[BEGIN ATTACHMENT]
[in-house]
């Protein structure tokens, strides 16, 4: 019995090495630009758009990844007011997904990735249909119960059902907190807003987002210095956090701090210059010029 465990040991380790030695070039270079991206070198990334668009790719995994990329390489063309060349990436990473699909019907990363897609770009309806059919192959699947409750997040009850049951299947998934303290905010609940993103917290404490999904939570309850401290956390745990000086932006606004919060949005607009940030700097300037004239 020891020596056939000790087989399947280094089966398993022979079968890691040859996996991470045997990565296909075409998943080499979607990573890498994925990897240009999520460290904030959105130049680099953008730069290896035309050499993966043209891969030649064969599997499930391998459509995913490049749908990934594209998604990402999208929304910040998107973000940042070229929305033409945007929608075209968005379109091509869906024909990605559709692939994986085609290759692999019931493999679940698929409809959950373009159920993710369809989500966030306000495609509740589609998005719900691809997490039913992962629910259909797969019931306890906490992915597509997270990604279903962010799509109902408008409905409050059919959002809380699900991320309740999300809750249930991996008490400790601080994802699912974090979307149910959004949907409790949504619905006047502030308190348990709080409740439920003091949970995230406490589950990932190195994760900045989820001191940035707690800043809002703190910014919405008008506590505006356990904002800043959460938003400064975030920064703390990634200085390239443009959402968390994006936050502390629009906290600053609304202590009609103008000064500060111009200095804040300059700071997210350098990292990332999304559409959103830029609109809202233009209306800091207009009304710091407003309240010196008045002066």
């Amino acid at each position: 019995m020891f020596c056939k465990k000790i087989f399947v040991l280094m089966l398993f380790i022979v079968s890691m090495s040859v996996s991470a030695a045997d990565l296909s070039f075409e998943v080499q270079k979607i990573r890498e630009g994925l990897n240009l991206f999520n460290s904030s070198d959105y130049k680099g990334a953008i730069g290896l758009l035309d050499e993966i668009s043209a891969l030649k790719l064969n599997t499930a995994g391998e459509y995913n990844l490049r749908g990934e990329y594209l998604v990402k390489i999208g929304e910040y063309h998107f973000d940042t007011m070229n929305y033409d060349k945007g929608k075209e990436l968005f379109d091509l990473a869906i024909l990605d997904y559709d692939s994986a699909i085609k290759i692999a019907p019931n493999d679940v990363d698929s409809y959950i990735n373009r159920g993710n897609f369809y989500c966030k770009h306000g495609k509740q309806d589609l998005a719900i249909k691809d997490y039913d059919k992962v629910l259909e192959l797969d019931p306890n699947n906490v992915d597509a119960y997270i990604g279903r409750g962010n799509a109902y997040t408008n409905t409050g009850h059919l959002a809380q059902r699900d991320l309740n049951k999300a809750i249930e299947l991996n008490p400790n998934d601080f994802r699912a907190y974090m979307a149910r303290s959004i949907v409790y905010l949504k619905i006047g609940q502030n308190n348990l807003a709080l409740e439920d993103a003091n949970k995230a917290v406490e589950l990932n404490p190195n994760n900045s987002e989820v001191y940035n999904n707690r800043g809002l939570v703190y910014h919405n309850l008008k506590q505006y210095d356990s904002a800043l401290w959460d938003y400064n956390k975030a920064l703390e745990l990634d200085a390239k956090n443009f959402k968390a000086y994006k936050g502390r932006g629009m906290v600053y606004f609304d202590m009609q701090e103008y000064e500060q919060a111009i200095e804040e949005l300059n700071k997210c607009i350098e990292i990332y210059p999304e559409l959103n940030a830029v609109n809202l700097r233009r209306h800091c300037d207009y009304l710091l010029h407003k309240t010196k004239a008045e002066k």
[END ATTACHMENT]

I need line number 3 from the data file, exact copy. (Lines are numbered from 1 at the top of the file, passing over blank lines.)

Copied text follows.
């Amino acid at each position: 019995m020891f020596c056939k465990k000790i087989f399947v040991l280094m089966l398993f380790i022979v079968s890691m090495s040859v996996s991470a030695a045997d990565l296909s070039f075409e998943v080499q270079k979607i990573r890498e630009g994925l990897n240009l991206f999520n460290s904030s070198d959105y130049k680099g990334a953008i730069g290896l758009l035309d050499e993966i668009s043209a891969l030649k790719l064969n599997t499930a995994g391998e459509y995913n990844l490049r749908g990934e990329y594209l998604v990402k390489i999208g929304e910040y063309h998107f973000d940042t007011m070229n929305y033409d060349k945007g929608k075209e990436l968005f379109d091509l990473a869906i024909l990605d997904y559709d692939s994986a699909i085609k290759i692999a019907p019931n493999d679940v990363d698929s409809y959950i990735n373009r159920g993710n897609f369809y989500c966030k770009h306000g495609k509740q309806d589609l998005a719900i249909k691809d997490y039913d059919k992962v629910l259909e192959l797969d019931p306890n699947n906490v992915d597509a119960y997270i990604g279903r409750g962010n799509a109902y997040t408008n409905t409050g009850h059919l959002a809380q059902r699900d991320l309740n049951k999300a809750i249930e299947l991996n008490p400790n998934d601080f994802r699912a907190y974090m979307a149910r303290s959004i949907v409790y905010l949504k619905i006047g609940q502030n308190n348990l807003a709080l409740e439920d993103a003091n949970k995230a917290v406490e589950l990932n404490p190195n994760n900045s987002e989820v001191y940035n999904n707690r800043g809002l939570v703190y910014h919405n309850l008008k506590q505006y210095d356990s904002a800043l401290w959460d938003y400064n956390k975030a920064l703390e745990l990634d200085a390239k956090n443009f959402k968390a000086y994006k936050g502390r932006g629009m906290v600053y606004f609304d202590m009609q701090e103008y000064e500060q919060a111009i200095e804040e949005l300059n700071k997210c607009i350098e990292i990332y210059p999304e559409l959103n940030a830029v609109n809202l700097r233009r209306h800091c300037d207009y009304l710091l010029h407003k309240t010196k004239a008045e002066k």